ON THE MONEY: The Democrats didn’t do it, Mr. President


November 8, 2018

By John Grace

Contributing Columnist

“If you want your stocks to go down, I strongly suggest voting Democrat,” President Donald Trump said Oct. 30, making headlines trying to scare people again.

In addition to making headlines, President Trump is masterful at making the complicated simple. Please notice that just because an answer is simple, it makes it neither a thoughtful observation nor a correct one.

Another thing President Trump is very good at is throwing a group of people he doesn’t respect under the bus. So let’s be clear, a little stock market “pause” is not the fault of anyone, or any one group, including the Democrats.

One thing the markets do not like is uncertainty. As I have addressed since the first announced talk on tariffs, on a global basis, trade wars are weighing on sentiment. And we all know who started that argument.

On that note, it’s worthwhile to see what happened back in 1930. The government had the best of intentions to protect our farmers by imposing 40 percent tariffs on 20,000 incoming goods. Last week, at the Dent Irrational Economic Summit in Austin, Texas, my friend Charles Sizemore of Dent Research credits that move to be the cause that resulted in the U.S. going from a Great Recession into the Great Depression.

It’s not much different than playing with fireworks in celebration of the Fourth of July, only to wake up the next morning to discover a neighbor’s house was accidentally set on fire. That’s one example of an unintended consequence. It’s what can happen when you play with fire.

Given our president’s comment, here is what’s more interesting.

According to Oppenheimer Funds, “Regardless of party affiliation, investors may try to gauge what will happen on election night and whether to make any adjustments accordingly. The good news, from a financial perspective, is that historically mid-term elections have not had a major impact on the financial markets or provided reasons for investors to make major changes to their investment plans. It’s critical to take a step back and let history be our guide.”

While we are in unprecedented times, which means this time could be different, when we bother to look at history we can see that the market performs well after the mid-term elections, regardless of party.

In fact, from 1800-2018 the S&P 500 performance after the mid-term elections has been positive 78 percent of the time, according to U.S. Congressional Records Global Financial Data. Now the stock market does seem to prefer a divided government, reports Bloomberg.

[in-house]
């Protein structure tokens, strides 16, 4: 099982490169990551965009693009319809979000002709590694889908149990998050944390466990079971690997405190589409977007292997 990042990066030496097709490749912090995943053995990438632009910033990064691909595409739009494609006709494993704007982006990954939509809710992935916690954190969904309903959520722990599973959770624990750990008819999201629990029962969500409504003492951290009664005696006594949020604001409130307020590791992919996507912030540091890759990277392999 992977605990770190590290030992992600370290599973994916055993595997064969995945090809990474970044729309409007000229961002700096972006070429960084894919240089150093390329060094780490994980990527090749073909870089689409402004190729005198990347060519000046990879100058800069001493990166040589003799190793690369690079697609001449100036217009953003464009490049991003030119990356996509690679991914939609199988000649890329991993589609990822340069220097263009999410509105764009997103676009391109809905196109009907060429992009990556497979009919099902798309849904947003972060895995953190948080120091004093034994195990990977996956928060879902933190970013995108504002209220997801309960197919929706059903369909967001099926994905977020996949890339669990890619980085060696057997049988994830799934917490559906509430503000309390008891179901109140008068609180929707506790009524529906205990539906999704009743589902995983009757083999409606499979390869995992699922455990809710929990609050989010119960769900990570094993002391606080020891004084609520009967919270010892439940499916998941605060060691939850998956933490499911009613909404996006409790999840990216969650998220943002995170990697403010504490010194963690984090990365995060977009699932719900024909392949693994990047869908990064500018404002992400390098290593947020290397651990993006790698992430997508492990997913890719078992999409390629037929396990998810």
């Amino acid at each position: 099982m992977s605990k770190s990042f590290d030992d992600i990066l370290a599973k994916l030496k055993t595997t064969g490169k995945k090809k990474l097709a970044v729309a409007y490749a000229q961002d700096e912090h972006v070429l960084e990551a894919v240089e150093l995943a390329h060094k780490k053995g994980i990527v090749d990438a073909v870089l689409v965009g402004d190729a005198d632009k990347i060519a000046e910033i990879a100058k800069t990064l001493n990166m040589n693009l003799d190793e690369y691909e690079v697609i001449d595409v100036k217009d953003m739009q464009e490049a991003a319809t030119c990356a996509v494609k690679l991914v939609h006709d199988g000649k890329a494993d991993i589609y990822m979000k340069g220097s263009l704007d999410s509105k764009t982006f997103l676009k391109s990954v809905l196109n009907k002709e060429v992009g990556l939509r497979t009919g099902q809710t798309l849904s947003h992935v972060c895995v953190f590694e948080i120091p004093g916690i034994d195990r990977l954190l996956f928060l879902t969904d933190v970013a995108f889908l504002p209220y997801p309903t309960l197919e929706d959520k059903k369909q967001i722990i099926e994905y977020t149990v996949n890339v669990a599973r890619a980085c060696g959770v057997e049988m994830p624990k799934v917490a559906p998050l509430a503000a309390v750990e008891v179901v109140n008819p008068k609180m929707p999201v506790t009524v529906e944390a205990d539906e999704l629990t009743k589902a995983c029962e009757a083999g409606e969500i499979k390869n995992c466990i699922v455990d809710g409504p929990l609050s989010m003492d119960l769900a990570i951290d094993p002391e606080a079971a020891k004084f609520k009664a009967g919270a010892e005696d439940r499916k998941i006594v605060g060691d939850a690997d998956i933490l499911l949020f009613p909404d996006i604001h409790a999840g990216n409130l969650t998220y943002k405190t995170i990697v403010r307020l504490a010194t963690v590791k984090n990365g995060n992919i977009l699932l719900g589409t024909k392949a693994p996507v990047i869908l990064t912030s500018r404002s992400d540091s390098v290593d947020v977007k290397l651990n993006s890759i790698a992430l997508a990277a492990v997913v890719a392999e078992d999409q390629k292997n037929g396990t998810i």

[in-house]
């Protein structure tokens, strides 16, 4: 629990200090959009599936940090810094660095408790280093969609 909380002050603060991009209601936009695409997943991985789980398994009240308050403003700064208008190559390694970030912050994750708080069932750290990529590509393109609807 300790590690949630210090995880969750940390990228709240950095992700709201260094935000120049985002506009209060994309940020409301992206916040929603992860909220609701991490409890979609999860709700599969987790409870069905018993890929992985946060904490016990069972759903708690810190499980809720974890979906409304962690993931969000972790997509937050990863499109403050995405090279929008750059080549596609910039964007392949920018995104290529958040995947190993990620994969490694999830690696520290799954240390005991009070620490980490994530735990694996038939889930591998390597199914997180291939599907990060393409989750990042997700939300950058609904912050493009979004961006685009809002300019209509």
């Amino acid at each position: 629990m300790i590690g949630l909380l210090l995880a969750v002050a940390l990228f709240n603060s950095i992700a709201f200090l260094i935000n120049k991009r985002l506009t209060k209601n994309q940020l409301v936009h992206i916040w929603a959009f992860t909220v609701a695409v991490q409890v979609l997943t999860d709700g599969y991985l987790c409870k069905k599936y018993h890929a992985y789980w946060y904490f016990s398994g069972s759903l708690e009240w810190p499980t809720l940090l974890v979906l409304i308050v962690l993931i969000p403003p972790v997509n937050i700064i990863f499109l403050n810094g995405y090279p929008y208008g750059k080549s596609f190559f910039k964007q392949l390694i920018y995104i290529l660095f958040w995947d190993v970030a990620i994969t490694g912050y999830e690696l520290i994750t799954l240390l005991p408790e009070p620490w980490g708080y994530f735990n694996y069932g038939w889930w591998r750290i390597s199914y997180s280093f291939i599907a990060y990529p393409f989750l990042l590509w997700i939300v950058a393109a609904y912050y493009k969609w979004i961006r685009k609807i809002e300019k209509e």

Annualized returns for the DOW from 1901-2017 are 9 percent per year with a unified government and 10.1 percent returns with a divided government. Investors may fear a divided government with a Democratic-controlled House in Congress in opposition to a Republican administration that could derail President Trump’s agenda and put an end to the historic bull market. But the fact of the matter remains that over history, markets have often performed better with a divided government.

Neil Howe, author and managing director of demography at Hedgeye Risk Management, was a speaker at the Irrational Economic Summit in Austin. He helped put things in perspective.

“Rational people think in straight lines, but history doesn’t move in straight lines,” he said.

It’s hard for some to imagine that the things that happen are not partisan. So it was also interesting to meet David Stockman who served as a Republican U.S. representative and as director of the Office of Management and Budget under President Ronald Reagan. After leaving the White House, Stockman spent 20 years on Wall Street.

With no advertisers or home offices to please, and with no interest in getting elected to anything, Stockman said, “The wrong Three Stooges were in charge in 2008.” Of course, he was referring to former Fed Chair Ben Bernanke and former U.S. Treasury Secretaries Timothy Geithner and Henry Paulson.

Stockman observed that Quantitative Easing started with the Fed. It was intended to keep the Great Recession from getting worse.

One thing is for certain. No one and no country can increase the debt, as we along with Japan and China have, and expect our issues to simply evaporate with even more debt. When the music stops, things can suddenly change a great deal. Perhaps it’s true. The best entertainer can fool some of the people some of the time, but eventually the showman can’t fool all of the people all of the time.

John L. Grace is president of Investor’s Advantage Corp, a Los Angeles-area financial planning firm that has been helping investors manage wealth and prepare for a more prosperous future since 1979. His On the Money column runs monthly in The Wave.

 

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